12 Days of Microsoft Teams | Day 11
How to Host a Webinar in Teams
Welcome to Day 11 of PixelMill’s ’12 Days of Microsoft Teams’ series! If your life aspiration is to be the Nick Cannon of educational live video presentations, Teams is the rainbow to your pot of gold. Enjoy!
Microsoft Teams (Teams) continues to mature and truly is pulling in the best of the Microsoft productivity toolset into one platform. One of the features that continues to get richer by the day is Teams meetings. There are two types of meeting options within Microsoft Teams, a standard meeting or a live event. Since we are talking about hosting a webinar, we’ll focus on the latter for this post. Teams live events powered by Microsoft 365 live events allow you to broadcast video and content to your online audience (including external users as well). This type of event is designed for one-to-many communication; hosts are responsible for delivering the content and the attendees can engage via moderated Q&A. Sound like a good fit for your webinar? Read on!
Plan for Performance!
To ensure optimal performance, be sure you properly prepare your organization’s network for Microsoft Teams.
Make sure you have the proper license assignments for your planned event:
You may want to control who can create live events in your organization, along with controls over how events may run. Teams has you covered. You can configure and assign a global policy, or in this case, you may want to create a custom policy just for specific people or specific events. You can manage all of this in the Teams admin center. You can also use PowerShell to set live events policies in Teams. Note, this does require global Teams administrative access, so you may need assistance from your IT department.
Creating the Event
Select “New Live Event”
Scheduling is actually our biggest concern when it comes to using Teams for webinar hosting. When scheduling a new live event in Teams you can only invite people to the event who will be part of the ‘event team,’ aka part of the production crew. To invite attendees, you’ll copy a link from the event invitation to share with potential attendees. However, you cannot invite them via Teams, because if you create a new meeting in Teams it will create an entirely new meeting link. So, even if you provide the link to join, Teams will also automatically provide a link to join the ‘new’ Teams meeting, which can be very confusing.
So, you’ll need to create the event invitation in another way, either with Outlook or via a third party and include the link to join there.
Event Team Roles:
When inviting your event team, you can assign the following roles to users: Producer or Presenter.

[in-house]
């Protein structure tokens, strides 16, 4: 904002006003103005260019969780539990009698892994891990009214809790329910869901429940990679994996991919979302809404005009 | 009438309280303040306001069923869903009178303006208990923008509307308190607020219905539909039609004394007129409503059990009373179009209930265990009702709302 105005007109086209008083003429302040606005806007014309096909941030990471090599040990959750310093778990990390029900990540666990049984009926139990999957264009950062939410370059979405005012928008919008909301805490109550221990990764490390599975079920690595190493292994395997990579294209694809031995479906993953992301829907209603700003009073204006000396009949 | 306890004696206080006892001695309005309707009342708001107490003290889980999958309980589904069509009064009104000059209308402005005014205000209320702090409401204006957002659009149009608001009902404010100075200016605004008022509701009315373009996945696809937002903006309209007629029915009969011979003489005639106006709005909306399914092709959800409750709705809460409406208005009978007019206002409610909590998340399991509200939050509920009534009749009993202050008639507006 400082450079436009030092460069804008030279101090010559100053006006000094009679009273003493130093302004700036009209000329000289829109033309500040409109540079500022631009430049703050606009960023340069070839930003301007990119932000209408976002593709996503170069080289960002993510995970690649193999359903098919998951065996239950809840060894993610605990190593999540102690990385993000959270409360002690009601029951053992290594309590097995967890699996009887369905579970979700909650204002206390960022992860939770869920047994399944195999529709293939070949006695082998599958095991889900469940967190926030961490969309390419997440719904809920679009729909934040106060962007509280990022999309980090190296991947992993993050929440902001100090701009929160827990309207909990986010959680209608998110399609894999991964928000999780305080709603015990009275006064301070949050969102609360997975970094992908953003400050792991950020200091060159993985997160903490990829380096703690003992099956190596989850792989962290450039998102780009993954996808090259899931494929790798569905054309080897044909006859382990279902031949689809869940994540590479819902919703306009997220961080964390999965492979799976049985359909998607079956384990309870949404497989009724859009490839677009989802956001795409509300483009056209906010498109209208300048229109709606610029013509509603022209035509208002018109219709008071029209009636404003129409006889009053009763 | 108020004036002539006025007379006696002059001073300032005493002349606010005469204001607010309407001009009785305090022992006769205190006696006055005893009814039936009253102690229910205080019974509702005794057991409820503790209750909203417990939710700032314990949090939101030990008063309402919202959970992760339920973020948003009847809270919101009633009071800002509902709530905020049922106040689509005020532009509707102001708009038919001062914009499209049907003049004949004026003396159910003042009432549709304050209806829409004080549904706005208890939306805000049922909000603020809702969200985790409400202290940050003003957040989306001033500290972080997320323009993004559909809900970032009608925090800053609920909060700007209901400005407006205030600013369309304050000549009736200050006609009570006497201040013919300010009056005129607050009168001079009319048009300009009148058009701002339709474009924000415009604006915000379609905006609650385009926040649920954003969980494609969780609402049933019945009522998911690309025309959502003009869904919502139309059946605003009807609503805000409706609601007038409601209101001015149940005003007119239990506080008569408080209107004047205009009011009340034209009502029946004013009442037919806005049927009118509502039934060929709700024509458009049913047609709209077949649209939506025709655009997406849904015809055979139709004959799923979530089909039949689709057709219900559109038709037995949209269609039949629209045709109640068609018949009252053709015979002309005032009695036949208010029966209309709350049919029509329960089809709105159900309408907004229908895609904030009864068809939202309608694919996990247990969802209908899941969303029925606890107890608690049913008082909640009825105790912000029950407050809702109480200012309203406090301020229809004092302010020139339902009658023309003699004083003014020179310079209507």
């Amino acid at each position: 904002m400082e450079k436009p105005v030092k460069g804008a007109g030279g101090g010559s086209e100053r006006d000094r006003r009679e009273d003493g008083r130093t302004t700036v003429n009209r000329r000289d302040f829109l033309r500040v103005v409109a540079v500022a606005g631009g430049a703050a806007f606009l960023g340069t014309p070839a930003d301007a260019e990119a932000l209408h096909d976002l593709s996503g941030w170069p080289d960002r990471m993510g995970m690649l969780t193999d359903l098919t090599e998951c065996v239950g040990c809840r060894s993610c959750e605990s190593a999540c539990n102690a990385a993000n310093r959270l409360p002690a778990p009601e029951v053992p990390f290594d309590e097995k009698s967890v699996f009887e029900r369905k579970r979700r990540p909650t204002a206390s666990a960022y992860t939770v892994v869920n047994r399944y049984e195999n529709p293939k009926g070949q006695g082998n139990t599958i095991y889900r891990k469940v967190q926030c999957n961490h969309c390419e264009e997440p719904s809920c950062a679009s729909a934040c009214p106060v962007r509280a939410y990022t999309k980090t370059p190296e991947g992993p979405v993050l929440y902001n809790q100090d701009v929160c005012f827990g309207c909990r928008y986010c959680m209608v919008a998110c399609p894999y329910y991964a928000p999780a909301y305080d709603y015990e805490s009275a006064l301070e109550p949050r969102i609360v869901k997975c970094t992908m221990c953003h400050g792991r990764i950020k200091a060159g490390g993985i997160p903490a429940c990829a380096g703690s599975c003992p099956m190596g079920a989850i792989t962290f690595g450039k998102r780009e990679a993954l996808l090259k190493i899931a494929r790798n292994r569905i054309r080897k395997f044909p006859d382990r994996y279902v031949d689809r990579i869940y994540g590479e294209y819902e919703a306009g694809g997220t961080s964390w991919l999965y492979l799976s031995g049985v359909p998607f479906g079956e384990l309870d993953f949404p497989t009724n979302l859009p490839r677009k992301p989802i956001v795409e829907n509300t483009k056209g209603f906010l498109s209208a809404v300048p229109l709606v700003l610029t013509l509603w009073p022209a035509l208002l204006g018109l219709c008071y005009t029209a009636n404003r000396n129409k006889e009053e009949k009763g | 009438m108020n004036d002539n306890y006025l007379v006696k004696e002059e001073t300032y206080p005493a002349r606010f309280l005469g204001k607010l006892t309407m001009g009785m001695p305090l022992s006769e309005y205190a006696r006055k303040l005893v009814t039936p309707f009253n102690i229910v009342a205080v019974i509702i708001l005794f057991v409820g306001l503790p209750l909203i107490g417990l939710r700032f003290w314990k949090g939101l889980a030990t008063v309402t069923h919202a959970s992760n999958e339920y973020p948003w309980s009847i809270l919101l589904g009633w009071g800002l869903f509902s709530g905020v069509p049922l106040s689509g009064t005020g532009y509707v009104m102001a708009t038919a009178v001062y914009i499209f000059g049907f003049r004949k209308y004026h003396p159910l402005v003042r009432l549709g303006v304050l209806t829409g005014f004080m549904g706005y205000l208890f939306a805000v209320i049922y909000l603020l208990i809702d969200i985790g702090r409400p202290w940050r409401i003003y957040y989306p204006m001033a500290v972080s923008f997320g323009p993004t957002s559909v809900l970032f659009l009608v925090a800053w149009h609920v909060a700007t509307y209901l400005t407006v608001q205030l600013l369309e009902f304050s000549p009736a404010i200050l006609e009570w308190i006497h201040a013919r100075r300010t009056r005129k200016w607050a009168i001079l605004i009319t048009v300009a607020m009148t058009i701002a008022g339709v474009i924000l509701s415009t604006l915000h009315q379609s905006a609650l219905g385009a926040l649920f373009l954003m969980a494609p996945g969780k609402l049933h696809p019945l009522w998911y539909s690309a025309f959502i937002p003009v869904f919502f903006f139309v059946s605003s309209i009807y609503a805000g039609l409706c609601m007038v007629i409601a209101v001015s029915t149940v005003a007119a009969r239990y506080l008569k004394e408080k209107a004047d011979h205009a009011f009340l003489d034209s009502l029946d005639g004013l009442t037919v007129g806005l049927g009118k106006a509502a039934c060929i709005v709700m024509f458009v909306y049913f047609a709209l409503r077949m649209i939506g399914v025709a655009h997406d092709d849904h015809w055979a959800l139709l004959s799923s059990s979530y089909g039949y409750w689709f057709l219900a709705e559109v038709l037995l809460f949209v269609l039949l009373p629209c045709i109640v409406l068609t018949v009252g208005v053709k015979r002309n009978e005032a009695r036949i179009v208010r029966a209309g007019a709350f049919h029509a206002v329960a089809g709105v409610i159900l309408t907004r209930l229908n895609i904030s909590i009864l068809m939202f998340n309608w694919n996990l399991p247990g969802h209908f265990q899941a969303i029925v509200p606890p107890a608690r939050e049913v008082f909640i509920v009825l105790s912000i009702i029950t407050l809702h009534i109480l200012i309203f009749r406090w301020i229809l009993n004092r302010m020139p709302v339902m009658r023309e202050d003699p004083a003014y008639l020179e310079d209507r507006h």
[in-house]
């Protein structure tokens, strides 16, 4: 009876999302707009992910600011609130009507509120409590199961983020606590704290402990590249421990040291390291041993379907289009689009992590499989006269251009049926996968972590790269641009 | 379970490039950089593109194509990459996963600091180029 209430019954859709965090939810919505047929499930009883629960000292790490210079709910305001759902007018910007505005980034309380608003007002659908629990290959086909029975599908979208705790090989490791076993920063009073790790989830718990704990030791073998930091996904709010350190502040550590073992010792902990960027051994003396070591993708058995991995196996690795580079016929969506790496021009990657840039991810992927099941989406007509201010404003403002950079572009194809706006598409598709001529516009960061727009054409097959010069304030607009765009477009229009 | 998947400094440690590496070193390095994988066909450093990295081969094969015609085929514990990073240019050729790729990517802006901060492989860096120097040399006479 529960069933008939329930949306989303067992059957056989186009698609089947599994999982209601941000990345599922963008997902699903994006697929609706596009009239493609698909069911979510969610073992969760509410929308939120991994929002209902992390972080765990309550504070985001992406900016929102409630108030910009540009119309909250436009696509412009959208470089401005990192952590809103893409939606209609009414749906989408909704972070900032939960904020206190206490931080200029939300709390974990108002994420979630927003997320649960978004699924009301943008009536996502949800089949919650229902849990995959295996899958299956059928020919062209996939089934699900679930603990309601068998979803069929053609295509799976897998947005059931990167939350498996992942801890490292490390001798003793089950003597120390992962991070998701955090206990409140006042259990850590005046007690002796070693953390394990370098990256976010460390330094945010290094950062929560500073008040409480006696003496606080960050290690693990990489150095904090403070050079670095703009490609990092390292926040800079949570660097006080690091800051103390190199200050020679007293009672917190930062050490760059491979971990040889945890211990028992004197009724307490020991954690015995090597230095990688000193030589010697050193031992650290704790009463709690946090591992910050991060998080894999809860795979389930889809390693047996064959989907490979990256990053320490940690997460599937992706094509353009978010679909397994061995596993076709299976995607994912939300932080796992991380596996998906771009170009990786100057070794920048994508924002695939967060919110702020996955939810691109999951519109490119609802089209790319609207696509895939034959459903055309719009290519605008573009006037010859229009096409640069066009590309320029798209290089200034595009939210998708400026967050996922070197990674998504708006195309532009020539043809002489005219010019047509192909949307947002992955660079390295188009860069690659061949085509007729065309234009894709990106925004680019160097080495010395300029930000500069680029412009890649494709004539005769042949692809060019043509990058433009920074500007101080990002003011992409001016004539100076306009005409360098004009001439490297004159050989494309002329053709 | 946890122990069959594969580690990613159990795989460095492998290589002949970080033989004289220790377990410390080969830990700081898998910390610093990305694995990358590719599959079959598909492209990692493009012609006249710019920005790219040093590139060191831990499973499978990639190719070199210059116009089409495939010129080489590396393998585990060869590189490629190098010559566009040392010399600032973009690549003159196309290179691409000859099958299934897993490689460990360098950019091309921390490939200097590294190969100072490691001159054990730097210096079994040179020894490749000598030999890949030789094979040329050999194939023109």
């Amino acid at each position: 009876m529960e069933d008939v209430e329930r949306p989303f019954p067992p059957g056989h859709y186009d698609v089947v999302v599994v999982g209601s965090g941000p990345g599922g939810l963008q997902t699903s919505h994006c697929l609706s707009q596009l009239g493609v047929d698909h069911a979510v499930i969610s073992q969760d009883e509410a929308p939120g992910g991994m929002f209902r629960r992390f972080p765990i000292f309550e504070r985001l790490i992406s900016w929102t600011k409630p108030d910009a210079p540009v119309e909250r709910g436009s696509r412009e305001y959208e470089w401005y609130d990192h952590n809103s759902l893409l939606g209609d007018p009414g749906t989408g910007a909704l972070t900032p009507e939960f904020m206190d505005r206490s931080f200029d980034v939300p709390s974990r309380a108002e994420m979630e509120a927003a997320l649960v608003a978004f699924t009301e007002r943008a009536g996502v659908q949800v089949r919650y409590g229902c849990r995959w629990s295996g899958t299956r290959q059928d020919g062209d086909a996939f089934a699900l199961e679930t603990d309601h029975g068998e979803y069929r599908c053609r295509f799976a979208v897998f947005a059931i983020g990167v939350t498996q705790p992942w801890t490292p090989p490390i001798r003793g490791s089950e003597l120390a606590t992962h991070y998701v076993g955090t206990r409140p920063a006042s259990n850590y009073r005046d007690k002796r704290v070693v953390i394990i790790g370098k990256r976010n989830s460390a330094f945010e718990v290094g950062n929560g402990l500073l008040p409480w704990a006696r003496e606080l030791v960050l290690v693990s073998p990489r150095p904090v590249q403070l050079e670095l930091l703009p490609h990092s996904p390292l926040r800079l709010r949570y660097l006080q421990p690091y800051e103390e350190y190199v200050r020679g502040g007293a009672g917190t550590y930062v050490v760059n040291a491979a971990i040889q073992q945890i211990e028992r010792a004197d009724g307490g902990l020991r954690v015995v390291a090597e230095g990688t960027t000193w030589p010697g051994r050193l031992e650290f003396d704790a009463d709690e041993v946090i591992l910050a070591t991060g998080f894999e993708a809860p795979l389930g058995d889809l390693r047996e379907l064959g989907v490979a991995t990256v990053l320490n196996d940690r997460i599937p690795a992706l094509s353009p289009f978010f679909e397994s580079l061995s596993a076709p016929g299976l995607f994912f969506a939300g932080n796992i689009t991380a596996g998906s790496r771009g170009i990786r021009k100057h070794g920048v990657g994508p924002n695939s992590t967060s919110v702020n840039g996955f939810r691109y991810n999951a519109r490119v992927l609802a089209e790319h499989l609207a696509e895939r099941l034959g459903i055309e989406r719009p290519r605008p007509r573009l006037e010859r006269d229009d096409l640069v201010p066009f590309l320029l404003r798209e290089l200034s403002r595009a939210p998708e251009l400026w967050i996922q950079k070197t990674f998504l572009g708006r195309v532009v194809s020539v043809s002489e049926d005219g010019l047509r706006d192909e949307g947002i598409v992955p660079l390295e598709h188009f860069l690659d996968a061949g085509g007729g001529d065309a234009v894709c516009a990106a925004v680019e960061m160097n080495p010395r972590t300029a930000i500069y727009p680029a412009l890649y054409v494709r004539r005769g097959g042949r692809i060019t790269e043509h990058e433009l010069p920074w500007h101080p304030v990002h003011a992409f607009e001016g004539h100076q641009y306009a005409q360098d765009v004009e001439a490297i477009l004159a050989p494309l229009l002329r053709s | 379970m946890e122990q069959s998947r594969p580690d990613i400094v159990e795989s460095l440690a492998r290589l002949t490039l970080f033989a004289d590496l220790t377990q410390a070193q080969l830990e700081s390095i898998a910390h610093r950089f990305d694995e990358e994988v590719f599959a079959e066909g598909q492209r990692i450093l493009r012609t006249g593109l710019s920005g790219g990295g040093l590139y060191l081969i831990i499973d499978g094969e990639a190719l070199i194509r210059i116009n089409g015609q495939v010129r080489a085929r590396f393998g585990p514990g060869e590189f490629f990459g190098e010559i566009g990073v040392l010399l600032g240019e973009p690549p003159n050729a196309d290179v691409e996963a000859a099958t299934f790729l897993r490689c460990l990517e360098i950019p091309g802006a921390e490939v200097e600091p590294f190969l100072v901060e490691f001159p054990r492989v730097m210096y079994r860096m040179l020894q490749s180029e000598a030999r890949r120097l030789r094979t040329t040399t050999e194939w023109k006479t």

– A producer can start and stop the event, share their own video or participants video, share an active desktop or window, and select the layout of the presentation.
– A presenter can only present their audio, video or screen and moderate the Q&A.
When setting the event you have two options for production, Teams or external app or device. If you plan to include remote presenters as part of your event team, we recommend producing with Teams. If you are looking to leverage studio-quality mixers and equipment and are only presenting from one location you can select external app or device.
Since this is a webinar, you’ll likely have external attendees, so you’ll need to select “Public” in your permissions settings.
Planning to allow Q&A?
You will also need to choose whether you want to allow your attendees to participate in Q&A.
You must select this option in settings:
Once you’re ready to begin you can get set in pre-live mode. Once you’re ready to live, a producer can begin the broadcast for all attendees. Once you’re live, you can preview content in the pre-live queue and then send it live.
Managing during the Live Event:
Producers and Presenters can moderate the Q&A, and chat (private from attendees) all in the dashboard during the live event as well.
End Means END:
If you are a producer and you need to leave the event but don’t want to end the broadcast, be sure that you click “Leave” at the top, not “End” under the Live Event screen. This will allow you to leave and rejoin later without closing the entire broadcast down (which can’t be restarted once it’s terminated).
Once the session is over, producers can return to the event for live event resources where they can download the recording, a Q&A report, an attendee engagement report, transcripts, and more.
Are you looking to host a webinar with Teams? Do you see any gaps that your current webinar software provides? Let’s chat about how we can make this tool as effective as possible!